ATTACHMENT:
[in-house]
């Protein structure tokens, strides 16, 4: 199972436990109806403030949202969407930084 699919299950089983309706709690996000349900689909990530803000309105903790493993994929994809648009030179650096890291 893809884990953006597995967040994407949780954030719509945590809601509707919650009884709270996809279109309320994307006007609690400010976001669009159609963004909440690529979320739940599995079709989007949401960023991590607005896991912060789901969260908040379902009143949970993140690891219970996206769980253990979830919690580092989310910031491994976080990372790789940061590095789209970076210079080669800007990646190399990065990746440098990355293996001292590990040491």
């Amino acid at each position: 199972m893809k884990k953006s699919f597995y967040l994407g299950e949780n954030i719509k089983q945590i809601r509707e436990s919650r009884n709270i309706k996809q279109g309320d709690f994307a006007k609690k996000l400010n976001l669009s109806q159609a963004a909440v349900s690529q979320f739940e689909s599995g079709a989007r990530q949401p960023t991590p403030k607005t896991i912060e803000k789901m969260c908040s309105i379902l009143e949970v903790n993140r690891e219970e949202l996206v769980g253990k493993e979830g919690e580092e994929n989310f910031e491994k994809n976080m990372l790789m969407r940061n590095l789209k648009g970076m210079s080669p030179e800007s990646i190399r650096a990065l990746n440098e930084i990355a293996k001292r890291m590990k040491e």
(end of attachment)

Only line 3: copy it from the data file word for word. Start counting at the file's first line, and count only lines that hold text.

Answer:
């Amino acid at each position: 199972m893809k884990k953006s699919f597995y967040l994407g299950e949780n954030i719509k089983q945590i809601r509707e436990s919650r009884n709270i309706k996809q279109g309320d709690f994307a006007k609690k996000l400010n976001l669009s109806q159609a963004a909440v349900s690529q979320f739940e689909s599995g079709a989007r990530q949401p960023t991590p403030k607005t896991i912060e803000k789901m969260c908040s309105i379902l009143e949970v903790n993140r690891e219970e949202l996206v769980g253990k493993e979830g919690e580092e994929n989310f910031e491994k994809n976080m990372l790789m969407r940061n590095l789209k648009g970076m210079s080669p030179e800007s990646i190399r650096a990065l990746n440098e930084i990355a293996k001292r890291m590990k040491e």